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Yaoundé and air pollution

From pollution to solution in Africa's cities: The case for investing in air pollution and climate change together.

Yaoundé is Cameroon’s political and administrative capital and second largest city with 3.8 million people. It accounts for 15% of GDP and houses approximately 15% of the country’s population. The city is situated on a hilly plateau between two rivers in the south-central part of the country.

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The city’s service sector has experienced rapid growth over the past decade, expanding from ~$570m in 2013 to ~$2bn by 2017. The sector accounts for about 34% of the city’s total GDP and 53% of the city’s formal sector GDP.

Although difficult to quantify, the informal economy plays a substantial role in Yaoundé, contributing roughly 17% of the city’s GDP. The capital’s informal economy is dominated by small scale food production, ad-hoc construction and product processing (e.g., textiles, chemicals, furniture, cement), much of which takes place in the city’s many markets.

Yaoundé still faces significant challenges concerning its air quality. The annual average PM2.5 concentration in Yaoundé in 2019 was 7.5 times higher than WHO 2021 recommended concentration levels. Over 90% of its road network remains unpaved, leading to high levels of resuspended dust from road traffic. In addition, heavy traffic from an ageing vehicle fleet (95% of the city’s vehicles are second-hand), industry (e.g., cement manufacturing and wood processing), and the use of biomass fuels in homes heavily contribute to the city’s PM2.5 concentration.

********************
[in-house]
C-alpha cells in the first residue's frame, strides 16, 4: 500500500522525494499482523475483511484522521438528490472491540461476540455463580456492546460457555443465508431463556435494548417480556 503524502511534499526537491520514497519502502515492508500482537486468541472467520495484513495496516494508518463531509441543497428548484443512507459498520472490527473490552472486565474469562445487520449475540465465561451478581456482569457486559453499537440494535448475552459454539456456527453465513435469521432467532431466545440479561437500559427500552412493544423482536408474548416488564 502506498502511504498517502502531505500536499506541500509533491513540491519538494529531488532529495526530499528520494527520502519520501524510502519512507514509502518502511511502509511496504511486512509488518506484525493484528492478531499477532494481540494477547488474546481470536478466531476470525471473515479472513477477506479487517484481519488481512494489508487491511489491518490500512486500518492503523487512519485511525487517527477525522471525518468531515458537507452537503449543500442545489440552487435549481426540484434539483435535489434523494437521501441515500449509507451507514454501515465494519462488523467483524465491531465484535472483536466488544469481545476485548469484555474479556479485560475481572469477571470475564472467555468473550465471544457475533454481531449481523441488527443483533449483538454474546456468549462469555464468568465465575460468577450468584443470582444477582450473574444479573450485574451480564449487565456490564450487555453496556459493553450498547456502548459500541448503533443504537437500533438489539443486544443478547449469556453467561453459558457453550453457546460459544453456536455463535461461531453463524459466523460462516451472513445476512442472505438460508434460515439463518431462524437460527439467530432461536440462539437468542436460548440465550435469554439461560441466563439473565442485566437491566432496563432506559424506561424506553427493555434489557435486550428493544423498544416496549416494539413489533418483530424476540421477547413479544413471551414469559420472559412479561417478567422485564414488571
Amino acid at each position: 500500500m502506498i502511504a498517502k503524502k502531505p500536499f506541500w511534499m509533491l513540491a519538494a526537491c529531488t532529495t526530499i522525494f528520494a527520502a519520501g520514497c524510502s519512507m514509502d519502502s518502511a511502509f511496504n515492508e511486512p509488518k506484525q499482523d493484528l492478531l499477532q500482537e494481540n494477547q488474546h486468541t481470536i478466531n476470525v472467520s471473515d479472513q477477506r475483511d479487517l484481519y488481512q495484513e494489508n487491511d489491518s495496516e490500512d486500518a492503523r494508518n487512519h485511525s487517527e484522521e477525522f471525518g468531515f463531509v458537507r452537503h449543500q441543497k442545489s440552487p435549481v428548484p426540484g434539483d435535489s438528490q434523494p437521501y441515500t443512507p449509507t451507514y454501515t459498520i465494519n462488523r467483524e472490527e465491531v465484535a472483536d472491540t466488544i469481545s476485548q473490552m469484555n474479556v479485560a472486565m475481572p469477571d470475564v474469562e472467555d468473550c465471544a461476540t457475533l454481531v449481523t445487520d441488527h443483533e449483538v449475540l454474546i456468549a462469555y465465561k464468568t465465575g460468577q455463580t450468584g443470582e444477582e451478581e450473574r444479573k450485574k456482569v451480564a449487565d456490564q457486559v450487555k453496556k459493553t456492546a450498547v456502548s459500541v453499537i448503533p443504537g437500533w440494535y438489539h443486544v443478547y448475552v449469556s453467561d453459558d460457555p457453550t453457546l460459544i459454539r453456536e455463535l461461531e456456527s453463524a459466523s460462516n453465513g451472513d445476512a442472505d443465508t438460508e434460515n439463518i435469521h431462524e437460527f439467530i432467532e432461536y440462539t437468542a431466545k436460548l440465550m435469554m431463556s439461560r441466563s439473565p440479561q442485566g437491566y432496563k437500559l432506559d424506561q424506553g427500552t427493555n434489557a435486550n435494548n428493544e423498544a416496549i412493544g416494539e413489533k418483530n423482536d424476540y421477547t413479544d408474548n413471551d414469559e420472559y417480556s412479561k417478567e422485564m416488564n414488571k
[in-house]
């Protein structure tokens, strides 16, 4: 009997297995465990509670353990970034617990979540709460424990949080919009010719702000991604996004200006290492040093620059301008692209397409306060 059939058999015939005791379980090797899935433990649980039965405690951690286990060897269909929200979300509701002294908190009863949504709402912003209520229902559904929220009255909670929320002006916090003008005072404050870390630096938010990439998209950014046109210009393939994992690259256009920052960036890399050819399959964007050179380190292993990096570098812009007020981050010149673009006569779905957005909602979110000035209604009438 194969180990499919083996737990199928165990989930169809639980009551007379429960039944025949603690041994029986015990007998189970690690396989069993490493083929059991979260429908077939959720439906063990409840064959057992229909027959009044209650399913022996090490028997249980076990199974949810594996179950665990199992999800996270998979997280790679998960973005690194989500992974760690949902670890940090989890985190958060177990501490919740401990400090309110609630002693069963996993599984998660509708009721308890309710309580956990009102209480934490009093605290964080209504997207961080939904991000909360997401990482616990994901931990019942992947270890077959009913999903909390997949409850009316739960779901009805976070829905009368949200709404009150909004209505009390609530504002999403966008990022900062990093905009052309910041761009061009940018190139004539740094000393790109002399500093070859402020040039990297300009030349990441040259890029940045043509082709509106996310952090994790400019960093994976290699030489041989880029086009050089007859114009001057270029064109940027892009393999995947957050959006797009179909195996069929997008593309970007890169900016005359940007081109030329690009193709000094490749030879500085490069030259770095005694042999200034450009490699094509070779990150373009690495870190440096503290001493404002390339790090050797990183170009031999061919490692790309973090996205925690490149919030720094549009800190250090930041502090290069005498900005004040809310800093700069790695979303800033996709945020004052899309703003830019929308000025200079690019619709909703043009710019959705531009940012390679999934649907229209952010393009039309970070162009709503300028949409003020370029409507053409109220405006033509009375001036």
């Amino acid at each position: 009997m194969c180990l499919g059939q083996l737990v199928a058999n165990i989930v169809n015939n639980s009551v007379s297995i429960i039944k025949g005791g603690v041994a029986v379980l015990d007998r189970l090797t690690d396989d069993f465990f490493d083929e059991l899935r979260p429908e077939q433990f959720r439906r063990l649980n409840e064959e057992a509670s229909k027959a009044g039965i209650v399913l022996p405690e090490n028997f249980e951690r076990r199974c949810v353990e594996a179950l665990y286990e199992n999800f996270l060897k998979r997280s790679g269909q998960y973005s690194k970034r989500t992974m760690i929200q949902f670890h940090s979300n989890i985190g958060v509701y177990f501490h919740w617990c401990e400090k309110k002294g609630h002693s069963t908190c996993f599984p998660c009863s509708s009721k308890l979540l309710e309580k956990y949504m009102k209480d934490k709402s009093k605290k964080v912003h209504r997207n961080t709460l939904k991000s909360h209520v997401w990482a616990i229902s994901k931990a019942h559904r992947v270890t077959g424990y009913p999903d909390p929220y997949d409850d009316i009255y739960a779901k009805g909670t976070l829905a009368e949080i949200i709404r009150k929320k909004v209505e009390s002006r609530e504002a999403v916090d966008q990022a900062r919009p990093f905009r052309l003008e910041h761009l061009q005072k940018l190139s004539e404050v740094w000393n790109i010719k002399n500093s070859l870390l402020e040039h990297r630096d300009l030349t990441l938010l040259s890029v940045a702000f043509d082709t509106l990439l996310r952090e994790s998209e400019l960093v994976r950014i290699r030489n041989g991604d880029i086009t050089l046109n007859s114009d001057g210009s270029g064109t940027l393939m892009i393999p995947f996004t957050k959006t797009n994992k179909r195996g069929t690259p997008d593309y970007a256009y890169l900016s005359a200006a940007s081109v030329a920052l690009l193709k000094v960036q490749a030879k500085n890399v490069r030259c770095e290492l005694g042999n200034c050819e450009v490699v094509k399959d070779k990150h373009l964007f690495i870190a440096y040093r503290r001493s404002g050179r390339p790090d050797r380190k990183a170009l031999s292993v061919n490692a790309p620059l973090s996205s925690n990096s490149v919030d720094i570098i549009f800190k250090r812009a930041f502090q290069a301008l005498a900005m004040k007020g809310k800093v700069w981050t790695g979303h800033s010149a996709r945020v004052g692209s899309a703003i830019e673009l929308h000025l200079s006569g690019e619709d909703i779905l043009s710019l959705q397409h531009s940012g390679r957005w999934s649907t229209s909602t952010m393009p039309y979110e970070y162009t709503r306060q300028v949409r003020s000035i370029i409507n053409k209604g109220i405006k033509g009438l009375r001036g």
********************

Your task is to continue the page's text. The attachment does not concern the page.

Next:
Compounding these pollution sources are the seasonal winds that carry dust from the Sahara Desert during the Harmattan season. During these four months, the PM2.5 concentration can increase by as much as 65% above the average outside of this period.

While some action has been taken, limited coordination across government and sectors hinders effective air pollution action. Both Yaoundé and Cameroon as a whole lack air quality plans and enforcement mechanisms, particularly in industrial regulation. However, individual interventions targeting specific sources of pollution are being implemented, many of which are funded by external partners (e.g., Agence Française de Développement (AFD), STEMA Energie) as proof of concept or pilot projects. Nonetheless, there is a need to scale these initiatives to city-wide action once they have been tested and evidenced.

Major sources of air pollution

Road traffic

Road traffic stands as the largest source of air pollution in Yaoundé, accounting for ~48% of PM2.5 emissions. This is primarily due to the high volumes of motorised transport in the metropolitan area, which rely on outdated and polluting technologies and low-quality fuel types. Each day, Yaoundé’s residents make around 8 million trips, with over two-thirds using motorised forms of transportation. Most of these trips are made using taxis, with private cars responsible for only 10% of journeys, and buses/minibuses playing a limited role in intra-city travel. Road traffic emissions are compounded by the city’s poor transport infrastructure and road networks, with frequent traffic bottlenecks forming due to the lack of well-connected asphalt roads.

Historically, the city has seen low levels of public investment into accessible public transport. As a result, residents are forced to rely on expensive and often polluting forms of transport, namely taxis. It is estimated residents spend about USD 600m on mobility per year, while only USD 30m of public funds are invested in mobility annually.